Get a Bone Density Test

The Basics

A bone density test measures how strong your bones are. The test will tell you if you have osteoporosis (“os-tee-oh-puh-ROH-sis”), or weak bones. If your bones are weak, they’re more likely to break.

    • If you are a woman age 65 or older, schedule a bone density test.


    • If you are a woman age 50 to 64, ask your doctor if you need a bone density test.


If you are at risk for osteoporosis, your doctor or nurse may recommend getting a bone density test every 2 years.

Men can get osteoporosis, too. If you are a man over age 65 and you are concerned about your bone strength, talk with your doctor or nurse.

What happens during a bone density test?

A bone density test is like an x-ray or scan of your body. A bone density test doesn’t hurt. It only takes about 15 minutes.

What is osteoporosis?

Osteoporosis is a bone disease. It means your bones are weak and more likely to break. People with osteoporosis most often break bones in the hip, spine, and wrist.

There are no signs or symptoms of osteoporosis. You might not know you have the disease until you break a bone. That’s why it’s so important to get a bone density test to measure your bone strength.

Learn more about osteoporosis and bone health:

    • Isabel’s Story


    • Surgeon General’s Report on Bone Health and Osteoporosis: What it Means to You [PDF – 1 MB]


Am I at risk for osteoporosis?

Anyone can get osteoporosis, but it’s most common in older women. The older you are, the greater your risk for osteoporosis.

These things can also increase your risk for osteoporosis:

    • Not getting enough calcium and Vitamin D


    • Taking certain medicines External Links Disclaimer Logo


    • Smoking cigarettes or drinking alcohol


    • Not getting enough physical activity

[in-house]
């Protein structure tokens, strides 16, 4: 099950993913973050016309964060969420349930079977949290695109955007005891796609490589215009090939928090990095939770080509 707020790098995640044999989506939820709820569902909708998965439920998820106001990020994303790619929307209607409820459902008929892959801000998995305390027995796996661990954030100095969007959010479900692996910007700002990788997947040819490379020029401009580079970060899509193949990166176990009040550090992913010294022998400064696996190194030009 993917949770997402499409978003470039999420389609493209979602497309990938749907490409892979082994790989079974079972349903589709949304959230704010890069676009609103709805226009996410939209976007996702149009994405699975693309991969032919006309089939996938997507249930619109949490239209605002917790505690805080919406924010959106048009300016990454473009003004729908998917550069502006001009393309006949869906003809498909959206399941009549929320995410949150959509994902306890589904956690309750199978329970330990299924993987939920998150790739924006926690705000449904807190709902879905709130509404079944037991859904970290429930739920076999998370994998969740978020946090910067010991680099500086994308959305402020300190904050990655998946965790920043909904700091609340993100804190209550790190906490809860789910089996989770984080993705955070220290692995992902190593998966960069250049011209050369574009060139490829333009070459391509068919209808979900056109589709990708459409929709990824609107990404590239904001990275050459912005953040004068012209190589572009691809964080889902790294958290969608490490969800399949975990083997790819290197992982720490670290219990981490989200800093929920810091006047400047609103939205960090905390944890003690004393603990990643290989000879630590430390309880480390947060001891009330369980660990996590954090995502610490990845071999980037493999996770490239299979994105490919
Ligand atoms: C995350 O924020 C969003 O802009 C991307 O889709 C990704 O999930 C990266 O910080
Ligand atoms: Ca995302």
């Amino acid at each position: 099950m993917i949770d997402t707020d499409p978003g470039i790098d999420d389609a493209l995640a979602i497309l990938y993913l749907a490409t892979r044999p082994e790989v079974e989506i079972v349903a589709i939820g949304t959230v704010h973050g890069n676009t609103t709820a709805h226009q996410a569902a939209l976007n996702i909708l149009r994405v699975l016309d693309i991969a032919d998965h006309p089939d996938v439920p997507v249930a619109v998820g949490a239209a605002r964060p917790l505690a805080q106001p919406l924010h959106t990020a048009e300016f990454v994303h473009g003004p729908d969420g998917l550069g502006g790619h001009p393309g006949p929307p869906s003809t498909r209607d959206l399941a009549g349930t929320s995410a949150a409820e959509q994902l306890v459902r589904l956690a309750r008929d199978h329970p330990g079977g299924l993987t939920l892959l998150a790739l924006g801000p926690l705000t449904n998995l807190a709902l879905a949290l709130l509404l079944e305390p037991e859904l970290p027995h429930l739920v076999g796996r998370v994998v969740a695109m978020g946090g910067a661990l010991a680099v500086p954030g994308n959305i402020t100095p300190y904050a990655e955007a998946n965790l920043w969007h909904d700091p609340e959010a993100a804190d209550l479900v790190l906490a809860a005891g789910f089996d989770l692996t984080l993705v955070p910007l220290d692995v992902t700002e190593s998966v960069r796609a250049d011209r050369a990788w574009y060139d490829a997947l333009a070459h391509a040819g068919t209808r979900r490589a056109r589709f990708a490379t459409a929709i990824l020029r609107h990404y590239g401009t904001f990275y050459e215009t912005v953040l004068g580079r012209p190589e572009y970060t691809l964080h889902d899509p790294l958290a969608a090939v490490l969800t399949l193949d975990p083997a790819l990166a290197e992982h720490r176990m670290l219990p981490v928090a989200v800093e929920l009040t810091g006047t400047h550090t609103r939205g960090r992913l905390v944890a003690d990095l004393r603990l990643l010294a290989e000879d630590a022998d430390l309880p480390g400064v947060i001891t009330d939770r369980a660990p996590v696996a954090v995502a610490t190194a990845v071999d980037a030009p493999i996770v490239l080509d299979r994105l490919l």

Learn more about risk factors for osteoporosis.

What if I have osteoporosis?

If you have osteoporosis, you can still slow down bone loss. Finding and treating it early can keep you healthier and more active – and lower your chances of breaking a bone.

Depending on the results of your bone density test, you may need to:

    • Add more calcium and vitamin D to your diet


    • Exercise more to strengthen your bones


    • Take medicine to stop bone loss


Your doctor can tell you what steps are right for you. It doesn’t matter how old you are – it’s not too late to stop bone loss!

Take Action!

Take these steps to protect your bone health.

Schedule a bone density test.

Ask your doctor if you are at risk for osteoporosis. Find out when to start getting bone density tests.

Print these questions for your doctor about preventing osteoporosis and take them to your next checkup.


Get enough calcium.

Getting enough calcium helps keep your bones strong. Good sources of calcium include:

    • Low-fat or fat-free milk, cheese, and yogurt


    • Almonds


    • Broccoli and greens


    • Tofu with added calcium / Tahina (Sesame seeds)


    • Carrot juice


    • Calcium pills


Use this calcium shopping list to help you find foods high in calcium.

Get enough vitamin D.

Vitamin D helps your body absorb (take in) calcium. You need both vitamin D and calcium for strong bones. Find out how much vitamin D you need each day.

Your body makes vitamin D when you are out in the sun. You can also get vitamin D from:

    • Salmon or tuna


    • Fat-free or low-fat milk and yogurt with added vitamin D


    • Breakfast cereals and juices with added vitamin D


    • Vitamin D pills


Stay away from cigarettes and alcohol.

Smoking cigarettes and drinking alcohol can weaken your bones.

    • Learn more about how to quit smoking.


Take steps to prevent falls.

Falls can be especially serious for people with weak bones. You can make small changes to lower your risk of falling, like doing exercises that improve your balance. For example, try walking backwards or standing from a sitting position.

Get active.

Physical activity can help slow down bone loss. Weight-bearing activities (like running and jumping jacks) help keep your bones strong.

    • Aim for 2 hours and 30 minutes a week of moderate aerobic activity. If you are new to exercise, start with 10 minutes of activity at a time.


    • Do strengthening activities at least 2 days a week. These include lifting weights or using resistance bands (long rubber strips that stretch).


    • Find an exercise buddy. You will be more likely to stick with it if you exercise with a friend.


    • Use these tips to help you stay active as you get older.


If you have a health condition or a disability, be as active as you can be. Your doctor can help you choose activities that are right for you.

Find an activity that works for you.

Check with your local community or senior center to find fun, low-cost or free exercise options. Try a new activity, like:

    • Aerobics


    • Tai chi (“ty chee”) – A Chinese mind-body exercise that involves moving slowly and gently


    • Weight training


    • Walking with friends